VFS Summer Intensives: Voice & Movement for Actors

Add a Comment by Rebecca Bollwitt
Disclosure: Review — I am not being paid to attend, or cover the VFS courses. I found this to be a unique opportunity and decided to sit in for a few hours each day upon invitation of VFS staff. Please review the Policy & Disclosure section for further information.

This week I have gone back to school, kind of. The world-renown Vancouver Film School has invited me into their Summer Intensives classes, which are brief crash-courses, each representing a slice of a full multi-month program and course load. The intensives run for eight hours, five days this week and should they desire, students can then sign up for the full program in the fall. I’m getting a sneak peek (a few hours a day) in a different Summer Intensive each day this week. My course on Tuesday was Voice & Movement for Actors.


View from VFS Campus on W Hastings
View from the VFS campus on Hastings

As today was the second day of class for those participating in the Summer Intensives, there was no rundown of course content or introduction to all of the instructors. Instead I walked up to the 7th floor of the campus at 182 West Hastings and got right to work.

The class was lead by Adam Henderson, whom everyone was meeting for the first time. From what I gathered during the “what did you learn yesterday” question period, students had some time in front of the camera, did some improvisation, and already formed a bond between them. One student who appeared to be a bit timid said that after the first day, he was more comfortable with everyone and ready to break out of his shell. By the way the group interacted and inquired about one another’s ambitions, goals, and experience, you could tell they were becoming a supportive unit.


I wasn’t a fly on the wall for this class, I was fully immersed — stretching my shoulders, groaning, and literally clowning around with the other students. To pull out a random reference… it’s like that episode of Friends when Monica and Rachel are at a dance studio spying on a woman who stole — and is using — Monica’s credit cards. They position themselves at the back of the room and when the instructor asks what they’re doing they say they’re just observing. She replies: “You don’t observe a dance class, you dance a dance class!” So abandoned my notebook on the floor and acted, in the acting class.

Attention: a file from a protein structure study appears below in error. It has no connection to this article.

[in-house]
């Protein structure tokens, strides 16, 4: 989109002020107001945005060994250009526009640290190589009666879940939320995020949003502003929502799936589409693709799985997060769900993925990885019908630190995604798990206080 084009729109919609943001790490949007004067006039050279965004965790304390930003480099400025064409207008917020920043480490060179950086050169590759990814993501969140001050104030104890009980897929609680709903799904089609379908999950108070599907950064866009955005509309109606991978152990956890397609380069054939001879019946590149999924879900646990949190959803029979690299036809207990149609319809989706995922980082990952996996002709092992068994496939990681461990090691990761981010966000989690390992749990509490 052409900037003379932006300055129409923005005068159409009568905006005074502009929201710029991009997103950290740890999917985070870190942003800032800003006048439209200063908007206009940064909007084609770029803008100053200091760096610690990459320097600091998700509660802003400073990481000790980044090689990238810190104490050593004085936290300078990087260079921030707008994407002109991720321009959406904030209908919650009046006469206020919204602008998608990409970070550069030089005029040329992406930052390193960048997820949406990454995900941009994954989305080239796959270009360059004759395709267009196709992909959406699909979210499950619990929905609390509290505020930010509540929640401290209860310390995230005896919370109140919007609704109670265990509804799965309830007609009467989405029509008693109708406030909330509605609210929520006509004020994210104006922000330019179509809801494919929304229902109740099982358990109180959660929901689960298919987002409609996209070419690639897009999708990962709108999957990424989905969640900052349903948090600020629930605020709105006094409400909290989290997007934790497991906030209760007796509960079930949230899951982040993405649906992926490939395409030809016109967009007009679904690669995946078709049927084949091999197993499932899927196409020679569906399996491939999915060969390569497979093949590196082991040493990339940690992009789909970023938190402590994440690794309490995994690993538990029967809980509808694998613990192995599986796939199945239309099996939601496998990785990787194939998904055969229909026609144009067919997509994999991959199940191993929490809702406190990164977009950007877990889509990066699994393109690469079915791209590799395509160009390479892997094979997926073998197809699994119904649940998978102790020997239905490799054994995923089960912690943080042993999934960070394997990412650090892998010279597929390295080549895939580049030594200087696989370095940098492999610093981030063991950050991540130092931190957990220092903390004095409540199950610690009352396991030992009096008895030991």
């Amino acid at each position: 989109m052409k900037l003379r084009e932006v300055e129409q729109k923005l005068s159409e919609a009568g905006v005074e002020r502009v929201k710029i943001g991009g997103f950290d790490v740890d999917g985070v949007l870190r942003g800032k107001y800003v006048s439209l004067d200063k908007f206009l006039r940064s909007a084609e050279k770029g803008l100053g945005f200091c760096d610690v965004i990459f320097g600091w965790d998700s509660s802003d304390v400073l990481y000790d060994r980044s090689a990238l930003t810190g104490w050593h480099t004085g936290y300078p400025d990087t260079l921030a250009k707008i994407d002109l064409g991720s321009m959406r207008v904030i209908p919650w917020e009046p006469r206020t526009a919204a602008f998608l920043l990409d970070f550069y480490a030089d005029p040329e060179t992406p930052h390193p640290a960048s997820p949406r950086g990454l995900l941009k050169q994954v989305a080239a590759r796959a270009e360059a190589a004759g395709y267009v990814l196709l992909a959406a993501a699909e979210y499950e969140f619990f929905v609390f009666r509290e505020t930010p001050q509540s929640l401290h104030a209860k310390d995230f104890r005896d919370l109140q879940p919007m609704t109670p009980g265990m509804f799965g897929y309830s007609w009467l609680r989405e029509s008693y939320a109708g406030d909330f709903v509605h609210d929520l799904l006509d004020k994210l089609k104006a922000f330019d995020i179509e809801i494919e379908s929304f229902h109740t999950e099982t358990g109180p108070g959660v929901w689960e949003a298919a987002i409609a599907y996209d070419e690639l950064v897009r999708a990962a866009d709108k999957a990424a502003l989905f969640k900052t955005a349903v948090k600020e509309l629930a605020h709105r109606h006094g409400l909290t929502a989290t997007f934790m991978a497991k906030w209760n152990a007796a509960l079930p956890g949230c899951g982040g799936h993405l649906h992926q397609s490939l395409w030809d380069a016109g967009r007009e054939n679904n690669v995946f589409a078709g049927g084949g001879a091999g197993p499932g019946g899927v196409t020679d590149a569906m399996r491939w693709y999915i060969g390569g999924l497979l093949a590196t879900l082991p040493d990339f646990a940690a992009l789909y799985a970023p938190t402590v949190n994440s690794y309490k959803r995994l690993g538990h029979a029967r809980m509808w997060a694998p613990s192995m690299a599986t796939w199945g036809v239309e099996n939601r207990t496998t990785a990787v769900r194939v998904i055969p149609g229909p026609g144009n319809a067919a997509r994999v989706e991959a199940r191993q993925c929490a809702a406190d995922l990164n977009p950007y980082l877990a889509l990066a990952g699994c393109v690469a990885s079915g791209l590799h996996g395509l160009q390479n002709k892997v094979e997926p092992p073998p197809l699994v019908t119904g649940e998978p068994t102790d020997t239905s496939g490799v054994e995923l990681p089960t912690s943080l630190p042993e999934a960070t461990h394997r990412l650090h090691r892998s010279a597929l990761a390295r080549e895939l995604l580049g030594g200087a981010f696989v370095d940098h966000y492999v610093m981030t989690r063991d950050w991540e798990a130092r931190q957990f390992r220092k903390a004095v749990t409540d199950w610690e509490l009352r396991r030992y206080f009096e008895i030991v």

“Be idiots… just don’t hurt yourselves,” Adam told the class as we imitated walks, played with rhythm, and pretended we were all caught in the middle of a hurricane. With each exercise we were encouraged to make some noise — you can’t have movement without noise. We also learned the importance of breath. It’s the source of voice, it can change and evoke emotion, and it sets a tone inside and out of your body.

Being Human

I do my fair share of speaking engagements and they usually come in clumps of five or six, every few months. I get incredibly nervous before each one as my throat closes up, my stomach ripples internally like a trampoline full of sugar-rushing children, and if I lose my train of thought on stage, I start to shake. Most of the time, no one notices.

Adam addressed a few of the student who said they get nervous and his response was that you need to acknowledge what your body is doing and go with it. It makes you human and as Adam says, “perfect is boring.” People want to see real people. Sure you can learn to become less anxious and some might teach you to listen to music, practice lines, meditate or get into a “zone”. But don’t become stiff as a board and don’t lose who you are in the process.

Moving On

Standing in a circle snapping my fingers and chanting along with the warm-up game Big Booty I was more than miles away from the dark studio of yesterday’s sound design campus. Both classes got me thinking, one got me moving, and tomorrow at The Business of Screenwriting I’m sure I’ll have another completely unique experience.

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